Pile on the Textiles. Turn a cramped living room into a boho haven with fabric. Houseplant expert Igor Josifovic, piles on the textiles in his tiny living room. A cotton tapestry and Kilim pillows dress up a budget sofa. We love the Turkish rug that makes sitting on the floor more inviting. As the days and nights get chillier, it's time to talk about layers. Taken literally, this means those extra blankets and throws you pile on to stay warm. But it also means all the decorative elements you add to a room to create interest, texture, and depth. Whether layers increase your physical comfort, please the eye, or hide parts of a room that make you cringe, there are tons of reasons to go multi-dimensional. Here are some of our best posts that tackle the topic, from layering throws, rugs, and other decor, to dealing with patterns, color, and fabrics.
PINPOINT YOUR STYLE. Spend time reading blogs and magazines to find your ideal style. Pinterest is a great resource, too! If you love clean lines and exposed wood grains, you might like mid-century modern. Or if you prefer painted wood and slipcovered seating, you may love country decor. Once you've determined your style, now comes the fun part: purchasing new furniture! Start with the big items—a sofa, rug, and entertainment center—since they take up the most space and are the focal points of the room. Envious of folks who seem to instantly know what they love? Who never question whether a new furniture piece is their style because they know so confidently what their style is? We've got seven ways you can learn how to pinpoint your style quicker and more easily.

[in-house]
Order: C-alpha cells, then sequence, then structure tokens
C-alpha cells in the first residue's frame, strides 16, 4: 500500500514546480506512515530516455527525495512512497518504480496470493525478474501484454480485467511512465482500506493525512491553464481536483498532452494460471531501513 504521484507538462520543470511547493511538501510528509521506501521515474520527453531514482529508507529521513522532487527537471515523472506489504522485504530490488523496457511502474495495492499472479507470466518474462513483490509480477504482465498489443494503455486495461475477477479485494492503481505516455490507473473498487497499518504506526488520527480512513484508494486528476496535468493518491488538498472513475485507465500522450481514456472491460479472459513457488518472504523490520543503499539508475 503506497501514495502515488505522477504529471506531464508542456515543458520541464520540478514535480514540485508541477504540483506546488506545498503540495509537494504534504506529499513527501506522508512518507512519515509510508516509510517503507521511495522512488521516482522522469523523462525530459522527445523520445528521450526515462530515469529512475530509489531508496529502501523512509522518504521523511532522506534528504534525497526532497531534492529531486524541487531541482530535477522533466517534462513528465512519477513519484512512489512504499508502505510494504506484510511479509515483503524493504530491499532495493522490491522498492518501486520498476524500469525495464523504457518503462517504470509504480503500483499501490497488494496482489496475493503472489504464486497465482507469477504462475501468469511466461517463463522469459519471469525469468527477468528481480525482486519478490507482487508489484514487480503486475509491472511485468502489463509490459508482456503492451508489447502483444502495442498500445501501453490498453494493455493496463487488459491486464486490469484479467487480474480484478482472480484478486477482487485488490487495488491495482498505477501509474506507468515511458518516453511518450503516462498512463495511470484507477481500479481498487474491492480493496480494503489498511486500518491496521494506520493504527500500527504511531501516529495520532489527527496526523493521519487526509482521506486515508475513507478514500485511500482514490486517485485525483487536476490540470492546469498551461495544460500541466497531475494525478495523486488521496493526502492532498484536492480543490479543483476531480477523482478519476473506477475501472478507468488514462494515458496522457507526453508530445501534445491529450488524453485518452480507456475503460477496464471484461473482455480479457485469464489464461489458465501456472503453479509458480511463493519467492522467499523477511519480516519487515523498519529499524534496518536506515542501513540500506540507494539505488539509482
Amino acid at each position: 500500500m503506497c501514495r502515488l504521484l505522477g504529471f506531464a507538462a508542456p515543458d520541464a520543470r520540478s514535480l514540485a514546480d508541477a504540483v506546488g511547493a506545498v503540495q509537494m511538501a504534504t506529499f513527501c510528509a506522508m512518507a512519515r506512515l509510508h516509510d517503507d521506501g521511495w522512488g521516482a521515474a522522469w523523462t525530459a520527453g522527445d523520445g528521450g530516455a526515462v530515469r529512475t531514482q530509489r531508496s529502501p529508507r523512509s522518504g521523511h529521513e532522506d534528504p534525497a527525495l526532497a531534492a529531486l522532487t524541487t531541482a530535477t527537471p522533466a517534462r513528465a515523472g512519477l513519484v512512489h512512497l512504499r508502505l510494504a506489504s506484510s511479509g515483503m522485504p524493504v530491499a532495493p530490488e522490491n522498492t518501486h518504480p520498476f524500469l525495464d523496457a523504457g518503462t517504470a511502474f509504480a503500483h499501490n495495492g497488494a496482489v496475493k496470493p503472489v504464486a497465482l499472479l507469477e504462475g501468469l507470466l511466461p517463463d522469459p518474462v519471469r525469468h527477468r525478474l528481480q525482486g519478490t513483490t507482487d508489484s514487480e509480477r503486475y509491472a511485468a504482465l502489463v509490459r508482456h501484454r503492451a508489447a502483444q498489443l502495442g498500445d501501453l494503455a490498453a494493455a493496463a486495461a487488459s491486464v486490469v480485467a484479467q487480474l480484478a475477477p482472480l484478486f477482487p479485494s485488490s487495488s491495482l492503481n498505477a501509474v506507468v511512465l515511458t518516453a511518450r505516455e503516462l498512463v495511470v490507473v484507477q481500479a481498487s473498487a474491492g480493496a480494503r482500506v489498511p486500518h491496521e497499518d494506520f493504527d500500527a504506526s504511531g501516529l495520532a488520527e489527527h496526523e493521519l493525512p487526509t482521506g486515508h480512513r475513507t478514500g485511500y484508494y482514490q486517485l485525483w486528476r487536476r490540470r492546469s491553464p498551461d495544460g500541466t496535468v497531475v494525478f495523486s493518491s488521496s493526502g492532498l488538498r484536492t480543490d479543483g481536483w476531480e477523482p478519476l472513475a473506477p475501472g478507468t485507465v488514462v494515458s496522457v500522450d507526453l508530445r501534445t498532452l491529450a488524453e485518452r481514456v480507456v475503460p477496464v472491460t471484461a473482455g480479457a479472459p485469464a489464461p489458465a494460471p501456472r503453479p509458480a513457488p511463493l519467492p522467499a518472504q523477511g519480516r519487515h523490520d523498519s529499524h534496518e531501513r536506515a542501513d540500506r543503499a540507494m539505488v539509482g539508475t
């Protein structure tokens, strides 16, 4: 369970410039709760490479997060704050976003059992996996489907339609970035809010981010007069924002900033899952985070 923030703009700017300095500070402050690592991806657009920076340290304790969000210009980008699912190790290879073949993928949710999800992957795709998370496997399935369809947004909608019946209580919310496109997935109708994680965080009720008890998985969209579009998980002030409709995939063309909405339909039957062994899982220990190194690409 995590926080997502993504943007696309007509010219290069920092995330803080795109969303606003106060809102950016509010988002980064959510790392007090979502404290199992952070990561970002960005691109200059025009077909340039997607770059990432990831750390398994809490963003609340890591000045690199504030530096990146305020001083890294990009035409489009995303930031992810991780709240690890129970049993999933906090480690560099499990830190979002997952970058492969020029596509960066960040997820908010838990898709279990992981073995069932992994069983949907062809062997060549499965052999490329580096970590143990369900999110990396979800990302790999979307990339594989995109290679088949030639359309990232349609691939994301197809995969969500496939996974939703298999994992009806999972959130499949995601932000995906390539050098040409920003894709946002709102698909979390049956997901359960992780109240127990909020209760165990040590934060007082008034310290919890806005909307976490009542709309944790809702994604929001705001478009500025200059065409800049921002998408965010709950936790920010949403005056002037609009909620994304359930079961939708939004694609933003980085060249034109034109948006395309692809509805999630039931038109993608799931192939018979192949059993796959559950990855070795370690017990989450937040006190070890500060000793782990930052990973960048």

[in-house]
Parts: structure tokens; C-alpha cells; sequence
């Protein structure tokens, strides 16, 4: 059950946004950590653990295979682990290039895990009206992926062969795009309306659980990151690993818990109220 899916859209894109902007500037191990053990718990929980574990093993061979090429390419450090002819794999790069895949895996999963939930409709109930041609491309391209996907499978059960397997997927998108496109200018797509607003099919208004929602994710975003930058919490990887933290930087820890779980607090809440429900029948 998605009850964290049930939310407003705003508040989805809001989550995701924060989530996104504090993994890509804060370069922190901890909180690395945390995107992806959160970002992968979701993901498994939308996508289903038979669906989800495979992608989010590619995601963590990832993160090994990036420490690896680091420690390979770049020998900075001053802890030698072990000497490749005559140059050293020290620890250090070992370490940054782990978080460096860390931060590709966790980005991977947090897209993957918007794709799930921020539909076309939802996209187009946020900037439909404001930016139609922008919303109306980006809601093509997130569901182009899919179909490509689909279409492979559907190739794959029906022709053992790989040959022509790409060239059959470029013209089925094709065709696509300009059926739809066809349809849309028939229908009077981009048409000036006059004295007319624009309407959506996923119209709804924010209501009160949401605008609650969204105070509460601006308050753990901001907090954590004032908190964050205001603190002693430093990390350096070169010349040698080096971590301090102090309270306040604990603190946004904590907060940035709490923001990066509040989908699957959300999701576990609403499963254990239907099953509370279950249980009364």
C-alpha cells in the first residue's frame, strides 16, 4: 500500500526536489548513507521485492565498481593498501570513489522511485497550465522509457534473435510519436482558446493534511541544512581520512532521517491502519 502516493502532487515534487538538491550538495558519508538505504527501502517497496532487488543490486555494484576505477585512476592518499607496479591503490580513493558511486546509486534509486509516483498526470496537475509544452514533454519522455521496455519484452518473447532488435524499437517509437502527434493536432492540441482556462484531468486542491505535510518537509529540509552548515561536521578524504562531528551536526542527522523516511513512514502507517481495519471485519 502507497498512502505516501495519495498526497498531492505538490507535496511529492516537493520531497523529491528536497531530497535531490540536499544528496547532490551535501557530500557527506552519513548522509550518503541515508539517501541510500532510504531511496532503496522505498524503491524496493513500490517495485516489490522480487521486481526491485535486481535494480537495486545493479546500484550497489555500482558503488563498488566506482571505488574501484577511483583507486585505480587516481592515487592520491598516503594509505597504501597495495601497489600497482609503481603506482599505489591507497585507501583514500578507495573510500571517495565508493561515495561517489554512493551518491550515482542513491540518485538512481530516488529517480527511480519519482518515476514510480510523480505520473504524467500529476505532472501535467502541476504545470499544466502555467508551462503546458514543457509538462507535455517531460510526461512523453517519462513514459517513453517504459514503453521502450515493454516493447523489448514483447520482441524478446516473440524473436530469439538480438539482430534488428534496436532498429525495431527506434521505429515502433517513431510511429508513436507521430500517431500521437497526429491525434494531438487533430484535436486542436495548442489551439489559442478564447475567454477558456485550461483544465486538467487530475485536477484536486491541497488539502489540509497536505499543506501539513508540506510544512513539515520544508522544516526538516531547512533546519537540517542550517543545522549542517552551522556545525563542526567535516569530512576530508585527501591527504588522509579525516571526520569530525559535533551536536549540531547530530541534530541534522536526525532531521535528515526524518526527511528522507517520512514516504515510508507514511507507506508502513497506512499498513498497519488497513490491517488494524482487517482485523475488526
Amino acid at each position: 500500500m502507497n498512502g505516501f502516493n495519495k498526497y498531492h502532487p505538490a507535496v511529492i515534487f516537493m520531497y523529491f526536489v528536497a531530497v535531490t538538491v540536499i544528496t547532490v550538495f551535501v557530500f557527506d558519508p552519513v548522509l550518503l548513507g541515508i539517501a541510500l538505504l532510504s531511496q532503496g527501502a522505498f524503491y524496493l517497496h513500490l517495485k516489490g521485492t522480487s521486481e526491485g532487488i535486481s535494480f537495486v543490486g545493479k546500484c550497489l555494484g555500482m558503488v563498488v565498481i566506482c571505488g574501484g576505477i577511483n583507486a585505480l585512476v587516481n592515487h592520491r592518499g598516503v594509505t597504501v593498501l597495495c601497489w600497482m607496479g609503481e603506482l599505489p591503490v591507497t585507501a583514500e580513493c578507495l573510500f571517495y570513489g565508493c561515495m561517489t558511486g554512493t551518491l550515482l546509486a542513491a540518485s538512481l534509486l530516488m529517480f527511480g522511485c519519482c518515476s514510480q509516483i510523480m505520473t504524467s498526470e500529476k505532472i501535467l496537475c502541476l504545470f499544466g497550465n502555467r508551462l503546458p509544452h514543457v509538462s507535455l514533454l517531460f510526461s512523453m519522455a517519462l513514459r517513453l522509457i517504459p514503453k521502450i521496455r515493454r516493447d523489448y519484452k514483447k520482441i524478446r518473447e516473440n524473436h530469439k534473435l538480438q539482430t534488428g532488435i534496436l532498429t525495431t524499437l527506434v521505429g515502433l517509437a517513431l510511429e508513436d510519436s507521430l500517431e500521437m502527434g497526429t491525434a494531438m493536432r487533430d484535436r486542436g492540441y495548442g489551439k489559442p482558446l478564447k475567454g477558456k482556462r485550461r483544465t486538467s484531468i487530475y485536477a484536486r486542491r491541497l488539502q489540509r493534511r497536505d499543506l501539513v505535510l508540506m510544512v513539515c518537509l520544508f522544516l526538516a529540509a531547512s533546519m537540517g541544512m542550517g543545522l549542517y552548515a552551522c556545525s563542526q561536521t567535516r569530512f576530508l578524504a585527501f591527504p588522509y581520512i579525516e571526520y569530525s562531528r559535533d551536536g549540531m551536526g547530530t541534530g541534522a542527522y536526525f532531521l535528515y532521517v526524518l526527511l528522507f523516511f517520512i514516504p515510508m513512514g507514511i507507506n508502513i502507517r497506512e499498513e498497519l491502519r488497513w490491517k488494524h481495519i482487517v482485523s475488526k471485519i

Problem #3: Furnishings Are Too Big. Small spaces can rarely handle large sectional sofas, large side chairs, or even large artwork. A smaller scale room demands smaller scaled furnishings. Solutions: Start with your most essential piece of living room furniture – your sofa. Look for a sofa in a solid neutral color with clean arms and a low back. In small spaces, you may prefer to use a loveseat instead of a full-sized sofa. With your chairs, choose small slipper chairs or other armless alternatives with a low back. If you already own a sofa but discover that it is too big for your small space, don't fret. I encourage renters and first-time homeowners to invest in a sofa that they love because your sofa may last longer than your house. Average homeownership is currently less than 4 years, but a good sofa can last 10 years or longer. Just keep other furniture simple and small.
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